Colleen McCullough's Roman Novels by Steven Zoraster I have read the first 5 novels of Colleen McCullough's Masters of Rome series: First Man in Rome, Grass Crown, Fortune's Favorites, Caesar's Women & Caesar. Since I don't read a lot of fiction, that says something positive about her books. McCullough is, apparently, a very good historian of the period she is exploring, which covers, so far, the period from 110 BC to 48 BC. I picked the words "depict" and "explain" in the previous paragraph, because McCullough, although wonderfully imaginative and creative, and certainly knowledgeable, does not write great literature. All too often she loads the reader down with more information than can be digested at one time. (Some of this failure may be my own fault. Maybe nobody is ever going to make me understand the interactions between the Roman Senate, and the various popular voting assemblies of the people, such as the Comitia Centuriata, the Comitia Tributa and the Concilium Plebis.) Furthermore, although from time to time she does an excellent job of evoking a scene or event or even a battle, frequently she simply tells the readers what people are thinking, or what she wants us to believe they are thinking. So, why I have I read all her Roman novels? Well, I will use those same words again. McCullough can depict and explain many events in ancient history through fiction, which writers of non-fiction books have trouble explaining. She does basic things like have a young Pompey the Great befriend and protect a young and incompetent soldier, named Cicero in her second Roman novel, The Grass Crown, which provides justification for some of the political alliances formed in her later novels. And she has thought through and presented events like the Social War which, while almost certainly not exactly the way they really happened, managed to give me some feeling for the kind of things that must have happened to cause that war, and to explain its outcome. There is another part of McCullough's writing which keeps me buying each Roman novel as they come out. I think she absolutely enjoys writing these books. She likes the period, and she loves the characters she is writing about. That enjoyment comes through, especially in the ways that she plays with her characters, throwing them this way and that way on the waves of history, or on the waves of their own ambition. It's always at least plausible, and usually fun, and it's all the more fun because I can see what she is doing, and I still like it. A final point. With each new book, McCullough is moving into time periods with more and more recorded history to account for. She does better in the earlier books, I think, because she has more freedom to think up reasons for things happening, or just to think up things for her characters to do which are fun to read about. For example, I don't believe there is any evidence for Sulla acting as a spy among the migrating German tribes as she has him do in The First Man in Rome, but gee, that's kind of a fun way to show how resourceful he is, to have an excuse for Sulla to lecture Marius (and the readers) on the habits and history of the Germans, and to help show why Marius would have counted so much on Sulla. Unfortunately, in her later books, she has to have Caesar go here, and be there at particular times, and I think that she is having to work harder, which makes those books a little less fun to read. Steven Zoraster 2/22/99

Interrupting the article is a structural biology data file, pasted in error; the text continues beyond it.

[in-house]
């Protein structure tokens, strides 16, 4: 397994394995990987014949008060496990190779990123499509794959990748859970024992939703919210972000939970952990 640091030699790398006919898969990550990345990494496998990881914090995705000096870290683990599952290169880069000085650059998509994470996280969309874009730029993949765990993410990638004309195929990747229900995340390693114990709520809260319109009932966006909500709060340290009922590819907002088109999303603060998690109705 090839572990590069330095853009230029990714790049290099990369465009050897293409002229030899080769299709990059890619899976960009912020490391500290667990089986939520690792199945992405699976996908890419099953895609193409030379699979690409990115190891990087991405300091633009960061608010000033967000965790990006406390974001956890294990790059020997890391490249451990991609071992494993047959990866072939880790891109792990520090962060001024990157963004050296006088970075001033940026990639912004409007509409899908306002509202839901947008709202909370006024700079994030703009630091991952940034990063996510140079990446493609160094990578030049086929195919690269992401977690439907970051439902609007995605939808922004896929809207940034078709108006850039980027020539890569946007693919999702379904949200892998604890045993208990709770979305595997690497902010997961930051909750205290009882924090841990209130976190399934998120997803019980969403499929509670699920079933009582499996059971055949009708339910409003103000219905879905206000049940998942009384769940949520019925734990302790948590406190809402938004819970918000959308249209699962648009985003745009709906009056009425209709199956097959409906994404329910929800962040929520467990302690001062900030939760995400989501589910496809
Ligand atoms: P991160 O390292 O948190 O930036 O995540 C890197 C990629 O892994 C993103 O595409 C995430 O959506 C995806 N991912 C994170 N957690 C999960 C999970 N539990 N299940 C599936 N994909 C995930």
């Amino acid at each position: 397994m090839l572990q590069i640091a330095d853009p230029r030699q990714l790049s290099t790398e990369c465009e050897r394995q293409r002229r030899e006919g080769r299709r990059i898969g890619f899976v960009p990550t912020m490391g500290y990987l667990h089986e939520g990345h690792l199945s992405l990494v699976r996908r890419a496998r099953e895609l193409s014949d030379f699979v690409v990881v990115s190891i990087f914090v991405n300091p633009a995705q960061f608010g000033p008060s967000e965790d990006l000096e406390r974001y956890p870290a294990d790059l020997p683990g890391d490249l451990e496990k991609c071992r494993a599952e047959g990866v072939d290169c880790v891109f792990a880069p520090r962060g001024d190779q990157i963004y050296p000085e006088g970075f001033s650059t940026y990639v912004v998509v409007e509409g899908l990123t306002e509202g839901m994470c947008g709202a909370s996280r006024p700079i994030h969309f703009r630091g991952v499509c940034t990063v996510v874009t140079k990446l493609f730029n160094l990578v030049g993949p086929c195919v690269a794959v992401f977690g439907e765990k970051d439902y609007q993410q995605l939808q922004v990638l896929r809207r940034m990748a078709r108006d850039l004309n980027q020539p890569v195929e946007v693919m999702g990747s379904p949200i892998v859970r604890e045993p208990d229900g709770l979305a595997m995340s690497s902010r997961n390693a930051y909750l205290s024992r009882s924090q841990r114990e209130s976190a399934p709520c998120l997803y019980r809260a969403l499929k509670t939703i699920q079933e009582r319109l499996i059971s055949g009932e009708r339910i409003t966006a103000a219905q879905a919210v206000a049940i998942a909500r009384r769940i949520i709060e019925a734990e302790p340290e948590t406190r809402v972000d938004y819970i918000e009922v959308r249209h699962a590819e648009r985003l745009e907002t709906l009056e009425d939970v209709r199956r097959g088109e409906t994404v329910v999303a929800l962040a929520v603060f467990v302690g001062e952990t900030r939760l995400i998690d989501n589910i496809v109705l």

- Steven Zoraster, 2/22/1999